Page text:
Dawes: All Your Favorite Bands



All Your Favorite Bands
(HUB Records)
Rating: 4 out of 5 stars

Don’t judge a book by its cover – or an album by its lead single. 

Released two months ahead of Dawes’ fourth record, “Things Happen” sounds like a harbinger of major changes to come. The drums are muted, as though they’ve been draped with towels to muffle their punch. The electric guitar, traditionally the lifeblood of Dawes’ medium-paced folk-rock, sits low in the mix. For an album that was tracked during a series of live takes, with producer David Rawlings aiming to capture a snapshot of a road band in its natural environment, “Things Happen” – the very first track on All Your Favorite Bands – doesn’t quite live up to the real thing. 

Eight weeks later, the rest of the album has arrived … and it’s well worth the wait. More aligned with the band’s debut than 2013’s Stories Don’t End, All Your Favorite Bands is an inspired record full of space, swagger and warm, analog glow. Rawlings’ production feels raw and roughhewn at points, but it suits the music, making the nine-song disc feel less like a studio project and more like a bootleg of a killer gig in which everyone’s well-rested, supercharged and just the right amount of drunk.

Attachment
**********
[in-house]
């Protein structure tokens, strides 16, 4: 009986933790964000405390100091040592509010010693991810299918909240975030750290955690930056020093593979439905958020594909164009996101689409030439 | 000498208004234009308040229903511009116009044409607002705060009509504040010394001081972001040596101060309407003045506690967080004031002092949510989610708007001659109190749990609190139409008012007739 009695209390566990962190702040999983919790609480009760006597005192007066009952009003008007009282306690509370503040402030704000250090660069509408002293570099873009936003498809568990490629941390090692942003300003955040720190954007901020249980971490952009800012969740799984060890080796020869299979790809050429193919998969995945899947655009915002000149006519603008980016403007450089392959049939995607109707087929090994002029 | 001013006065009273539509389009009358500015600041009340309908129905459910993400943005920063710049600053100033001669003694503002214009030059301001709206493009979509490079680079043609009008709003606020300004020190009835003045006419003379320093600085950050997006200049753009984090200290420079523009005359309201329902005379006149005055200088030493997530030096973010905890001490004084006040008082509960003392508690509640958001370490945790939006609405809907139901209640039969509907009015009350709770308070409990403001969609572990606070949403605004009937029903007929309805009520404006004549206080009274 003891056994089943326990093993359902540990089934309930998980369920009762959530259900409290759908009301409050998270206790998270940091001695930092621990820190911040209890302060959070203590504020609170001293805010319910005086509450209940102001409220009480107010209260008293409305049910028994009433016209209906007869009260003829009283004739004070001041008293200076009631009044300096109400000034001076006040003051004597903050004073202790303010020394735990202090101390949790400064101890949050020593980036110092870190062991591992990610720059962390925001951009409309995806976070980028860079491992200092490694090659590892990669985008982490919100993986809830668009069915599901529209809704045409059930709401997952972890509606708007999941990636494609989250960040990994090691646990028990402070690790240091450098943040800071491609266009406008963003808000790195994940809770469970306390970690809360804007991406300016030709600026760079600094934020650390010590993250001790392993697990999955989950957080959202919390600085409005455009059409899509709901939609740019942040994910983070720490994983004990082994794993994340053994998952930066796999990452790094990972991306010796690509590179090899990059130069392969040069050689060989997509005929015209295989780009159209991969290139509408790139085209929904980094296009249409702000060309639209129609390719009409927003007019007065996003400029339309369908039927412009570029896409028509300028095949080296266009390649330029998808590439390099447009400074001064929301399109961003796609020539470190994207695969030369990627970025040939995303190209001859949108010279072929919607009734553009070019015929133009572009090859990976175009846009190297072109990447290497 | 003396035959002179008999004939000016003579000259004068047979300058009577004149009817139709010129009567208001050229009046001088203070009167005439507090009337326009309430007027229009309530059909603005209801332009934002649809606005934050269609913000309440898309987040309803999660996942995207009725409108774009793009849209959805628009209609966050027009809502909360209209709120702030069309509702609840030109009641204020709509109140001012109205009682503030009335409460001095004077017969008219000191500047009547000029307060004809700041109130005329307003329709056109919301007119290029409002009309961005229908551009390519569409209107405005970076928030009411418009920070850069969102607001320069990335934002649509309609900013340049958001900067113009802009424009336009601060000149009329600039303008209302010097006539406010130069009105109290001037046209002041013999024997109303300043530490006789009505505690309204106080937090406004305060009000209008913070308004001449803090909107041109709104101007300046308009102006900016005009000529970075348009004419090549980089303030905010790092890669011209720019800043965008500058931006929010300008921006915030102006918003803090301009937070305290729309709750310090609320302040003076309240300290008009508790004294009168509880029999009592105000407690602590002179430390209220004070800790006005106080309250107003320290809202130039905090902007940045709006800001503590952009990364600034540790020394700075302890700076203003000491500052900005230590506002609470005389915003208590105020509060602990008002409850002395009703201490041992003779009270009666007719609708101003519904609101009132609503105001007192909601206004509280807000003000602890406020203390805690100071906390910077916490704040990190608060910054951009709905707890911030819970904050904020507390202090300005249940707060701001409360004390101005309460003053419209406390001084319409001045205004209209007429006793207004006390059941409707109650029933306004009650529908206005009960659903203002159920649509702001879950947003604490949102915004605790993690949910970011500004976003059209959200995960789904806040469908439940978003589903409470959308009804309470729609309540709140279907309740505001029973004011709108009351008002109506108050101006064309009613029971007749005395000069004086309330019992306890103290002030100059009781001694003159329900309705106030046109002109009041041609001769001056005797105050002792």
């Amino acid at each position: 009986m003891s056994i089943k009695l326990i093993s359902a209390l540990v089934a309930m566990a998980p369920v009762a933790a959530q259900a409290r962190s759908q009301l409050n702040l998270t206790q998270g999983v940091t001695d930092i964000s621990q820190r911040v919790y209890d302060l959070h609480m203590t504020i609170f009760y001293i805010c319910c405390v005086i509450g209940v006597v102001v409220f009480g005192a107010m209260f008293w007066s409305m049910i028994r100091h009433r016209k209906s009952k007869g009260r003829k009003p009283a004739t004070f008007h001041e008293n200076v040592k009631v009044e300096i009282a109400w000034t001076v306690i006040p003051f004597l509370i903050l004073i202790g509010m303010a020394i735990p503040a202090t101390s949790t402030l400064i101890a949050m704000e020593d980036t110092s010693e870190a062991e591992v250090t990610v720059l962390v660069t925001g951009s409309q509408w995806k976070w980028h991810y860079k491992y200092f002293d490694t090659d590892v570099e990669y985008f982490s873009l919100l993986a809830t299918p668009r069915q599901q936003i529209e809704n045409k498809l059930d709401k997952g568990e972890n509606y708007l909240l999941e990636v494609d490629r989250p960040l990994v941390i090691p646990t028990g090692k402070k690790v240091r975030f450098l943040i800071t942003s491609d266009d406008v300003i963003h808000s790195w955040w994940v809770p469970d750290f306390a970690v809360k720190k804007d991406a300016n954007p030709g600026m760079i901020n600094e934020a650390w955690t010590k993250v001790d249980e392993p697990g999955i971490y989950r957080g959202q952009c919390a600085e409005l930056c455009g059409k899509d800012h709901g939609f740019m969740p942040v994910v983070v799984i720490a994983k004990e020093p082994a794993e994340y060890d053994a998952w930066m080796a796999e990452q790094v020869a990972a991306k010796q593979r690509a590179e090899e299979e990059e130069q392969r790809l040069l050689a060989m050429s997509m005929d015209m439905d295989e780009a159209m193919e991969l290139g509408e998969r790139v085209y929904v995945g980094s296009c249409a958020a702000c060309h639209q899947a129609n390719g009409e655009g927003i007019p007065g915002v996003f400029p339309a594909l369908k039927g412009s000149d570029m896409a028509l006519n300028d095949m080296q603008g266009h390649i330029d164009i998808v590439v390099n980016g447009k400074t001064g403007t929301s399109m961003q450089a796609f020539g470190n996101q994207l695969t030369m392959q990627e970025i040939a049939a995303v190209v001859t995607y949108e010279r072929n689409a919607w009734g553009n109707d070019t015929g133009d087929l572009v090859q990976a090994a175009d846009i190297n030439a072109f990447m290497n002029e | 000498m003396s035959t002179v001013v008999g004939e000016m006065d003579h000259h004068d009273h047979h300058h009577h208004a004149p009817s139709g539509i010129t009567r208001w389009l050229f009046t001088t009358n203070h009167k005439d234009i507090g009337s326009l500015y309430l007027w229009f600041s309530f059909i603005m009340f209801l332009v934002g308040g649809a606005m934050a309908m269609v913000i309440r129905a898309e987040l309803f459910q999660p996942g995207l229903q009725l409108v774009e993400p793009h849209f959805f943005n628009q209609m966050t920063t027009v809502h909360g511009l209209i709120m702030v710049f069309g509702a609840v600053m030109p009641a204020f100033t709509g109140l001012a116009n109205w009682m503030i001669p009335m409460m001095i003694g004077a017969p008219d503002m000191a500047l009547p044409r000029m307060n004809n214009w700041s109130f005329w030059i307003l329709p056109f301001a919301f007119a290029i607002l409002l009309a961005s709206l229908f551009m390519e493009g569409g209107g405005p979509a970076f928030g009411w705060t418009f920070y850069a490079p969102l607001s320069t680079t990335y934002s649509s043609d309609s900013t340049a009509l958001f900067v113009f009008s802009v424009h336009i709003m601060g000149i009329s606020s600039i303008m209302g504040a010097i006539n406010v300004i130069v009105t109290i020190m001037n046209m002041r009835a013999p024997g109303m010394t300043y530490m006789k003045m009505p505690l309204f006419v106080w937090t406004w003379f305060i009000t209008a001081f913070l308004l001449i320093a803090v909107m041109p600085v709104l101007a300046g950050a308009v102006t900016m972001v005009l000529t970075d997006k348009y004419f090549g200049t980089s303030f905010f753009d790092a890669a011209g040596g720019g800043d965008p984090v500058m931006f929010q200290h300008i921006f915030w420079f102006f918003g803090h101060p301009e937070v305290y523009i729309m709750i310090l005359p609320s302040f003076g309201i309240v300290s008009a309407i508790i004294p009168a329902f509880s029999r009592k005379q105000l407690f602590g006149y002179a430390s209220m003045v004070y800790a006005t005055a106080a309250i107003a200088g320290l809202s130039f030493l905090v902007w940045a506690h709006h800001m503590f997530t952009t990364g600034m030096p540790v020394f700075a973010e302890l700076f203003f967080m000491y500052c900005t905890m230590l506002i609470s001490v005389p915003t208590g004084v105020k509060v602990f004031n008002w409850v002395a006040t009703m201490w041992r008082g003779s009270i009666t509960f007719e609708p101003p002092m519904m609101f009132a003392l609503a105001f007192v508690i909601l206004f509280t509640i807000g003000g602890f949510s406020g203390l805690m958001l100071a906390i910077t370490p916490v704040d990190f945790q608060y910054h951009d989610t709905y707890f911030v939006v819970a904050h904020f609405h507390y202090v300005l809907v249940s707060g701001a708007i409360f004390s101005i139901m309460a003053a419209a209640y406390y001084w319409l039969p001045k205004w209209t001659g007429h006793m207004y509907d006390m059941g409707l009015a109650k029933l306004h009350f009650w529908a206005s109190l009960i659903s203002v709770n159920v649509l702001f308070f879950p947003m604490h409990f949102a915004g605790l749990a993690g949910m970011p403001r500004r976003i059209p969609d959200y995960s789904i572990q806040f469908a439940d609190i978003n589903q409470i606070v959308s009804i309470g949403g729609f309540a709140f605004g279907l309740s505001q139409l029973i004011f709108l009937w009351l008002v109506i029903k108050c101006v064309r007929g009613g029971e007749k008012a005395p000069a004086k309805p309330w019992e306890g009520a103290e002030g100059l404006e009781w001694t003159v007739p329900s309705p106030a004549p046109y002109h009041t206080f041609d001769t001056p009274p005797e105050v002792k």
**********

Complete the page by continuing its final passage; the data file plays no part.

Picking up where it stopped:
Taylor Goldsmith’s voice steals the show, rattling off rapid-fire lyrics about lost loves and long horizons with all the articulation of a stage actor. He’s stunning when he sweeps into the sky-high pre-chorus of “Right On Time” or raises the octave during the final minutes of “I Can’t Think About It Now,” and he matches his melodies with plenty of fretwork firepower, waiting for key moments – such as the outro to “Somewhere Along The Way,” the album’s best track – to turn up and get down. The rest of the band shines brightly, too, particularly during slow-motion ballads like “Waiting For Your Call,” where the guys slow down the chorus by several BPMs for three short, stunning seconds. Why? Because they can. Because it demands our attention. And because that’s something a group would normally do in concert, rather than the studio. With All Your Favorite Bands, we get the best of both worlds.